13.

Into the snows she sweeps,
Hurling the haven behind,
The Deutschland, on Sunday; and so the sky keeps,
For the infinite air is unkind,
And the sea flint-flake, black-backed in the regular blow,
Sitting Eastnortheast, in cursed quarter, the wind;
Wiry and white-fiery and whirlwind-swivellèd snow
Spins to the widow-making unchilding unfathering deeps.

The Wreck of the Deutschland
By Gerard Manley Hopkins

 

 

 

 

During Deutschlands last journey the wind was rising. It built up during Sunday from the relative calm but foggy Saturday evening, over periodic snowfall and harder winds until permanent drifting snow and a full ten force gale when the vessel stranded at the sandbank at five o’clock Monday afternoon.

The Beaufort scale of wind velocity ranges from calm (force zero) to hurricane (force twelve) where a force ten means winds up to 55 knots (equivalent to winds of 102 km/h or 63 mph). On sea this causes very high waves (9–12,5 M or 29-41ft) with long overhanging crests; the resulting foam in great patches is blown in dense white streaks; the surface of the sea takes on a white appearance; the tumbling of the sea becomes heavy with visibility affected.

On land a force ten storm uproot trees.

The gale wind blew east north east and the Captain choose a more westerly course to avoid the shoals of the Dutch coast, however the ship overcompensated and came much closer to the east coast of England than Captain Brickenstein could have expected. SS Deutschland kept her faulty course until her bitter end.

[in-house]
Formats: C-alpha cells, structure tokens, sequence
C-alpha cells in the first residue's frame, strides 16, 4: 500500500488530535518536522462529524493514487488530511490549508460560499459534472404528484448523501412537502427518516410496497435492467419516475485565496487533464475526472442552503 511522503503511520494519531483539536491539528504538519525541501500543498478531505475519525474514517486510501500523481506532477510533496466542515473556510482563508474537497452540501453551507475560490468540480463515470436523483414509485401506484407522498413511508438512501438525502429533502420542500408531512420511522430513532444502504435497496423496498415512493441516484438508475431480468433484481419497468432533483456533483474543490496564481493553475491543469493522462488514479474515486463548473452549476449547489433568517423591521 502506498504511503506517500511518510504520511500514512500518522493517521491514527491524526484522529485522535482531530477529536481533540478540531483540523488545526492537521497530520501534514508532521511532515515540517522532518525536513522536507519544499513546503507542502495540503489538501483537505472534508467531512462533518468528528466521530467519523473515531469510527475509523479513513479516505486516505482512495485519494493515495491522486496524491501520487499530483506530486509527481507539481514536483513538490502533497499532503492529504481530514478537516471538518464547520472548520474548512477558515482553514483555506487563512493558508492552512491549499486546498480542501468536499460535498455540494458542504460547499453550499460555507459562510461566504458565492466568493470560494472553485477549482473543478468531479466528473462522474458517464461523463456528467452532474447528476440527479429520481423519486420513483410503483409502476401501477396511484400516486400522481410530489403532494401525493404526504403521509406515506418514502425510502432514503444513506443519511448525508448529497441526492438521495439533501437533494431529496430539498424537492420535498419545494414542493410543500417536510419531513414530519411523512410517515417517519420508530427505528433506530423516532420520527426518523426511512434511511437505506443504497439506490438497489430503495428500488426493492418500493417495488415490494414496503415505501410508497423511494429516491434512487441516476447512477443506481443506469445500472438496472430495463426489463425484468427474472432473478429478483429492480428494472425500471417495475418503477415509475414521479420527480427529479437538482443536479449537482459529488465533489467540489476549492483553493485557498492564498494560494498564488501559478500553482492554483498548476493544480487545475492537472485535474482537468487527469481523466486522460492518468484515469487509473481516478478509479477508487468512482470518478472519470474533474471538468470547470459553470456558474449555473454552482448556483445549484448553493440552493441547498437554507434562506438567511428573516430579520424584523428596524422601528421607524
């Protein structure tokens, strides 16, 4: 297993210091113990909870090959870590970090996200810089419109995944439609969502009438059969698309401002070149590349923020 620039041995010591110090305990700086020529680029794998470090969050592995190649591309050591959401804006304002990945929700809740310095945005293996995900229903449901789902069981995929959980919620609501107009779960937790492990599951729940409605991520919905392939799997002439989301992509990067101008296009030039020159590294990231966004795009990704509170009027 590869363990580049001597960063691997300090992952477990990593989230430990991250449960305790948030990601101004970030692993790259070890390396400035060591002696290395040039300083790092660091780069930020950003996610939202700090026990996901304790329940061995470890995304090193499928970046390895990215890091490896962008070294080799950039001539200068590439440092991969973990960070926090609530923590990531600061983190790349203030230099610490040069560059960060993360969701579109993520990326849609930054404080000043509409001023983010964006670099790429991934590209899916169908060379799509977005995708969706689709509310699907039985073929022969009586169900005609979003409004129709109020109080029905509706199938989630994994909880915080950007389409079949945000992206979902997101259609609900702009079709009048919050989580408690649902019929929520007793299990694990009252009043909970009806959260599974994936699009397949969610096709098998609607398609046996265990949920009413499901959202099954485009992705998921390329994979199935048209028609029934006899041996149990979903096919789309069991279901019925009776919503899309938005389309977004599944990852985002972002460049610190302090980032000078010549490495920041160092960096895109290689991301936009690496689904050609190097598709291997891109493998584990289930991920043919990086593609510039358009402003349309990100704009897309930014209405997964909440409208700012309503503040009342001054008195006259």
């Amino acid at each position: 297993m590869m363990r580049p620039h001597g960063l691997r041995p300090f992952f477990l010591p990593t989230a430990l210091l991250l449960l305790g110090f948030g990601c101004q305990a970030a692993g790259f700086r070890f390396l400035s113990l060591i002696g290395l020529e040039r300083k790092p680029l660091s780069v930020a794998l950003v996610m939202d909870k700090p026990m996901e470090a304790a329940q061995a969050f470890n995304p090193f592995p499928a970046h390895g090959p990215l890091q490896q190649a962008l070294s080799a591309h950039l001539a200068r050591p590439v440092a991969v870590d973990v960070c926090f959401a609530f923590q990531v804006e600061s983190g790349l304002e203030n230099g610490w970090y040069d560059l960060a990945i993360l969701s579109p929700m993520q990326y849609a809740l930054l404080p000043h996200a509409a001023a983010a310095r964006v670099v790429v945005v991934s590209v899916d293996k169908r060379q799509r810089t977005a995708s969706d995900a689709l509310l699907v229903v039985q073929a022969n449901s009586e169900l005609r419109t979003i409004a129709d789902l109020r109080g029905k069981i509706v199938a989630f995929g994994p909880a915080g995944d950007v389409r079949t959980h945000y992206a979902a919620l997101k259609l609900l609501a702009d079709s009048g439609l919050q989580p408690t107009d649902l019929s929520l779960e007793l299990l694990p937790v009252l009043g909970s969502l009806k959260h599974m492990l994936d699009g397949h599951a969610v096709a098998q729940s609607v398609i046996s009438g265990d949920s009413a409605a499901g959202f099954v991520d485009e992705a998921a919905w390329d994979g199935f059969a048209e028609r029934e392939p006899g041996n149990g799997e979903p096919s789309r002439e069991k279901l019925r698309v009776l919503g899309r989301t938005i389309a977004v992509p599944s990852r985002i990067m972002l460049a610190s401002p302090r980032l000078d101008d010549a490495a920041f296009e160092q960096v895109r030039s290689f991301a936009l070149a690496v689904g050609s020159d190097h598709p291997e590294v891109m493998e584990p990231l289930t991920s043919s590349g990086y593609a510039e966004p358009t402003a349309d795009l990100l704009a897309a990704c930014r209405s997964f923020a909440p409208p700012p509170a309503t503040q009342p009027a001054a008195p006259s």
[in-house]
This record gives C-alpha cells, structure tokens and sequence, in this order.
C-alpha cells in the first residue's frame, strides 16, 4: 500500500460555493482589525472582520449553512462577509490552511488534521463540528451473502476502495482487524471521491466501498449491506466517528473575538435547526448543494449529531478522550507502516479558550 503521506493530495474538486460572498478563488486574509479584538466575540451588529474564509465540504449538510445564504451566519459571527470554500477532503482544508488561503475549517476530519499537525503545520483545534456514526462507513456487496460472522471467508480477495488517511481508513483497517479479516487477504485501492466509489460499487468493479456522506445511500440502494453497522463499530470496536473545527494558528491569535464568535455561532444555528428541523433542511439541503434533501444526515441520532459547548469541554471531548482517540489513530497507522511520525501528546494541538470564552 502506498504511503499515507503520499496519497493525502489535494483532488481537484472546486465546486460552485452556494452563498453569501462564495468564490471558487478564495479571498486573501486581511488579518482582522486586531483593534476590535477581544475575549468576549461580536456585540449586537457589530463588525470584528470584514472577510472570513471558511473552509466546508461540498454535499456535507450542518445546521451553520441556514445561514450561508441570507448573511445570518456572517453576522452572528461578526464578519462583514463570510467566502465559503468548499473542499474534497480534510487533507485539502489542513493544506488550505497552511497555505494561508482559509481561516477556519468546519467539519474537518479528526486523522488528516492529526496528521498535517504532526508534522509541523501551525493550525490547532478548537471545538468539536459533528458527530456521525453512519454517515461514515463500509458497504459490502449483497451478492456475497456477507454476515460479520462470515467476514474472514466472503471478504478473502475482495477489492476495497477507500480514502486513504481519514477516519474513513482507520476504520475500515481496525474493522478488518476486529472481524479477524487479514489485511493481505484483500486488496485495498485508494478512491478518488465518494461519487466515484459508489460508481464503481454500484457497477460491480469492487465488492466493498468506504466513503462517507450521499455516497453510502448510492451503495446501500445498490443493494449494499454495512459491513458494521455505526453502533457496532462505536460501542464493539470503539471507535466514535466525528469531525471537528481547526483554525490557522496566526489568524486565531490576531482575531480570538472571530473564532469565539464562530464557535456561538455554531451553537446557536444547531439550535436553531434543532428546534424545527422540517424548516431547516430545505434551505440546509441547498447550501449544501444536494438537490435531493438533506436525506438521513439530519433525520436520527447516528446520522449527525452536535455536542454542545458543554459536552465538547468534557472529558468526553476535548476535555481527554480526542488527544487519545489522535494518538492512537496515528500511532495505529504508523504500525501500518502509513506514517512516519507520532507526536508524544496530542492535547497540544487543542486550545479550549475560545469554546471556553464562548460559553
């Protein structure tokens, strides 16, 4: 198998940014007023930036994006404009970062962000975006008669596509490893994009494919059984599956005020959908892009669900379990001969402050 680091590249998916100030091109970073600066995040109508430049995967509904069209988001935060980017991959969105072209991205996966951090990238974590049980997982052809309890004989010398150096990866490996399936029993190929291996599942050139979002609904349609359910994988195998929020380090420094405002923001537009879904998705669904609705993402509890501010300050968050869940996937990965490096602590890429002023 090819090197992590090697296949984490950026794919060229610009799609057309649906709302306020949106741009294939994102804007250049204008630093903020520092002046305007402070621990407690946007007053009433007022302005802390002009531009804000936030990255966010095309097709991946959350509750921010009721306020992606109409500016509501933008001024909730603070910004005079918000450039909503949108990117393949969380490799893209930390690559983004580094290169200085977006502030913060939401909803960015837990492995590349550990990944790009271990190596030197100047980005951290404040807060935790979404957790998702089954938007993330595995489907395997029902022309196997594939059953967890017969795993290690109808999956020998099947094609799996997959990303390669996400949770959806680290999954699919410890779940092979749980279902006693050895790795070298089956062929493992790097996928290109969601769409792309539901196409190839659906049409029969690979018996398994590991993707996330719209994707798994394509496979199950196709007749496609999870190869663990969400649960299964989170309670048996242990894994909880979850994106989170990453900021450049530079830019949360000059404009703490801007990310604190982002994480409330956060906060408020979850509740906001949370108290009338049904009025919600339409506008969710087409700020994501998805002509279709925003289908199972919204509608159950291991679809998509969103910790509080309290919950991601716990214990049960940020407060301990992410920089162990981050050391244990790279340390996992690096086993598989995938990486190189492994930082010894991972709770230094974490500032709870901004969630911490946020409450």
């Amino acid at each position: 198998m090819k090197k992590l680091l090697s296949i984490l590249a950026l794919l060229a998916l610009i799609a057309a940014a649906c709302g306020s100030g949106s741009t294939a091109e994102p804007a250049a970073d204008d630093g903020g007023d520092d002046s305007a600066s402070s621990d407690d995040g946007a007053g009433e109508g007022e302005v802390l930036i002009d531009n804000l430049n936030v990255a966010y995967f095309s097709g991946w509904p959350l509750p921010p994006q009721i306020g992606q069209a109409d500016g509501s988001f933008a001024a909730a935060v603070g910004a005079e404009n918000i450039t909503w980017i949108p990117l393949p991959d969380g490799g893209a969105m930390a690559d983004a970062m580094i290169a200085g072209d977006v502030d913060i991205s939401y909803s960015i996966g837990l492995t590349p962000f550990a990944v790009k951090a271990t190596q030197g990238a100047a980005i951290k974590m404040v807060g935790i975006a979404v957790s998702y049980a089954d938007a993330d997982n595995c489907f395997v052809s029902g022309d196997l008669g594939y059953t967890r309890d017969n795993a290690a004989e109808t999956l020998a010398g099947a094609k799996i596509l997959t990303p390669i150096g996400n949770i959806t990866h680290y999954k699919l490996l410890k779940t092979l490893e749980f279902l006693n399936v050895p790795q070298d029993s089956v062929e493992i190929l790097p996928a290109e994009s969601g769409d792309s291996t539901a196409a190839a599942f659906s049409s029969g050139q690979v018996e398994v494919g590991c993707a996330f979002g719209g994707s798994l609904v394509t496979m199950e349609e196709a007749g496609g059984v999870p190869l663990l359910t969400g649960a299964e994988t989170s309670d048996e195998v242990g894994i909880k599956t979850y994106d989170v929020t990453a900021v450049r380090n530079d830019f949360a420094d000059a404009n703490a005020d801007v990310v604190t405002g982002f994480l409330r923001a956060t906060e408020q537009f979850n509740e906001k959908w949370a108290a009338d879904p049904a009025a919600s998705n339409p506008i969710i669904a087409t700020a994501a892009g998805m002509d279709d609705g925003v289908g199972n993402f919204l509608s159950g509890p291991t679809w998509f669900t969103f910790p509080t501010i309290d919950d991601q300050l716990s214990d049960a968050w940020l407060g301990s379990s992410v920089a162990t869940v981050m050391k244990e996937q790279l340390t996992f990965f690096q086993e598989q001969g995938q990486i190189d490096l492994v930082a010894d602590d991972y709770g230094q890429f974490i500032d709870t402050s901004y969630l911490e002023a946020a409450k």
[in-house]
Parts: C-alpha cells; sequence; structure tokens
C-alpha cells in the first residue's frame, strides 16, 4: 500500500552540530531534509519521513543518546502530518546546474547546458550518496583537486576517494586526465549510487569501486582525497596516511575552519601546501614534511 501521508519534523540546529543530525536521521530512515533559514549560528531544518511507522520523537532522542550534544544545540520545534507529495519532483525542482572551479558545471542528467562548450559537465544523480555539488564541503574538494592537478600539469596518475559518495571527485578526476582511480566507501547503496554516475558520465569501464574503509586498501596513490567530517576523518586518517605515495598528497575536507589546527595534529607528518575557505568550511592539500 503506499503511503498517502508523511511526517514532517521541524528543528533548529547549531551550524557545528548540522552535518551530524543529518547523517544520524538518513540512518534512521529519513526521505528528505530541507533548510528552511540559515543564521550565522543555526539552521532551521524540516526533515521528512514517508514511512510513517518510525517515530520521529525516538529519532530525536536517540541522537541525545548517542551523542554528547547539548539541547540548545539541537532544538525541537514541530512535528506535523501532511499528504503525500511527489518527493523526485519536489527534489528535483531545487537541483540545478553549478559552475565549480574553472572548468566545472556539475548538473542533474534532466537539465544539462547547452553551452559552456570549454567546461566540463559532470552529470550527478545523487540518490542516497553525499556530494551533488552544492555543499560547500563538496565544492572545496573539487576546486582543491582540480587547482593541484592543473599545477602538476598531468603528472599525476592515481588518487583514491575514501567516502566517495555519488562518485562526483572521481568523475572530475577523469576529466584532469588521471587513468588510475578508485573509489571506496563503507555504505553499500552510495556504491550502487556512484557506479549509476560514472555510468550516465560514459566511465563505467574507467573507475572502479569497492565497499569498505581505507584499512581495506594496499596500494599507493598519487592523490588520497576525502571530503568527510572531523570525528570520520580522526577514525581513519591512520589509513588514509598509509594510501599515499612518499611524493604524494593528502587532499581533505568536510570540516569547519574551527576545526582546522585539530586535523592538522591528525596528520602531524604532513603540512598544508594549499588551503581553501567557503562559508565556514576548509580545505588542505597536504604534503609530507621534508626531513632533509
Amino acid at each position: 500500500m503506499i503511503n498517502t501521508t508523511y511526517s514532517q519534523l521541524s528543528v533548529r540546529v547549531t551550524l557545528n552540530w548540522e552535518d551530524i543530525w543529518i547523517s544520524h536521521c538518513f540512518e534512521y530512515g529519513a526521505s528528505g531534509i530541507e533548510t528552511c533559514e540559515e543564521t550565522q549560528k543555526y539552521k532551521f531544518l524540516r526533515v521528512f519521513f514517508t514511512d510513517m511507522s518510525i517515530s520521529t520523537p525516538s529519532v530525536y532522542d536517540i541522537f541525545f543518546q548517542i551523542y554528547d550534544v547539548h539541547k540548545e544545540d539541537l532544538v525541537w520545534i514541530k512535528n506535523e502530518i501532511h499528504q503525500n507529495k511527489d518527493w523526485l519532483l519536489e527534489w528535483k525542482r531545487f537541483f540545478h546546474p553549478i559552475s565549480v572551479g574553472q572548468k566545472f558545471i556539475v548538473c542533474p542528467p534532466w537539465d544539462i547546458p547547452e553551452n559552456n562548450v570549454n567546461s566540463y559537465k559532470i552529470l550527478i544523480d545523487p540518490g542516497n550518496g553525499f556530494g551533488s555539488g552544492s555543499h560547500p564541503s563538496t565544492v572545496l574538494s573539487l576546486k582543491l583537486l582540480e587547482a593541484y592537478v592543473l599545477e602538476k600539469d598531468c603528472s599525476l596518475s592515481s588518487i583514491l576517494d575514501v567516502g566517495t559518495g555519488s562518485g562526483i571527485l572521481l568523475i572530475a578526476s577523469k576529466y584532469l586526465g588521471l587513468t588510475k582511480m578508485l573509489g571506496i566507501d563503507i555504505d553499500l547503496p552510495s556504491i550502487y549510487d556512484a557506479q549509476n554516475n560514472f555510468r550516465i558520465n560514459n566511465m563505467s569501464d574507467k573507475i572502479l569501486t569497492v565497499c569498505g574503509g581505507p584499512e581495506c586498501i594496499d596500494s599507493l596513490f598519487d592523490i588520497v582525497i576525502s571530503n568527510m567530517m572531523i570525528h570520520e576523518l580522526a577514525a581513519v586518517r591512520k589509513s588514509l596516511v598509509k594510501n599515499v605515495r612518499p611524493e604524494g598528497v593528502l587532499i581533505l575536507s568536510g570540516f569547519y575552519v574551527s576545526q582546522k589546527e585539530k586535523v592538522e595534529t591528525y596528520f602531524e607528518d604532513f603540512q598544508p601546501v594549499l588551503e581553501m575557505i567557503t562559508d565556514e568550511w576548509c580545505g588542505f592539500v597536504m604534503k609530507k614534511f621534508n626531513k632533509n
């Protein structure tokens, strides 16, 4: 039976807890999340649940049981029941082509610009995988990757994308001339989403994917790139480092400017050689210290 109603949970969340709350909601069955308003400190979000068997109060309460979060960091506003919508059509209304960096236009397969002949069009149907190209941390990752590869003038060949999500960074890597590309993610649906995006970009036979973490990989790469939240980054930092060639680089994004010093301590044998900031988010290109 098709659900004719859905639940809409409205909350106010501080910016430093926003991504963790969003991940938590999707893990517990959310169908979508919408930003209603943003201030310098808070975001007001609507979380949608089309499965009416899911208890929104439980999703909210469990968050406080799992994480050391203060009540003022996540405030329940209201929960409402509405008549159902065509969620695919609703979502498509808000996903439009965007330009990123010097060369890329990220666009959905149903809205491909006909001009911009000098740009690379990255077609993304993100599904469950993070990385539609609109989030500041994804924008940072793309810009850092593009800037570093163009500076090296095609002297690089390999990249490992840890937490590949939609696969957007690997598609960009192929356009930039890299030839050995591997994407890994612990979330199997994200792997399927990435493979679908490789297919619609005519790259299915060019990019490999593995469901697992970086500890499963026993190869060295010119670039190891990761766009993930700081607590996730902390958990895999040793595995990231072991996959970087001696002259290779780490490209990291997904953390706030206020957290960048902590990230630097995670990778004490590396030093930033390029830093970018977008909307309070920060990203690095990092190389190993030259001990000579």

The inquires that followed on the wreckage never successfully established exactly what caused the navigational error that made SS Deutschland drift off its course. The Weather conditions with it’s winds and reduced visibility together with strong currents is the most probable explanation.

When Captain Brickenstein during the hearings described the weather that caused the wreckage, he made an understatement typical for how seamen described this type of weather: It’s “thick”.

Hopkins being a poet and not a seaman of few words, described it as being Wiry and white-fiery and whirlwind-swivellèd snow. I find this line being an echo of the description of the conversion process in stanza three (I whirled out wings that spell). Inner or outer storm connects in this poem and I believe this is one of the places where it is most evidently shown.

 

 

During lent I will publish the stanzas from the Wreck of the Deutschland, one by one. Sometimes with a small commentary or with some aspect about the poem. Hopefully someone will be able to use this as a form of prayer during Lent. Click here to get to the first stanza.
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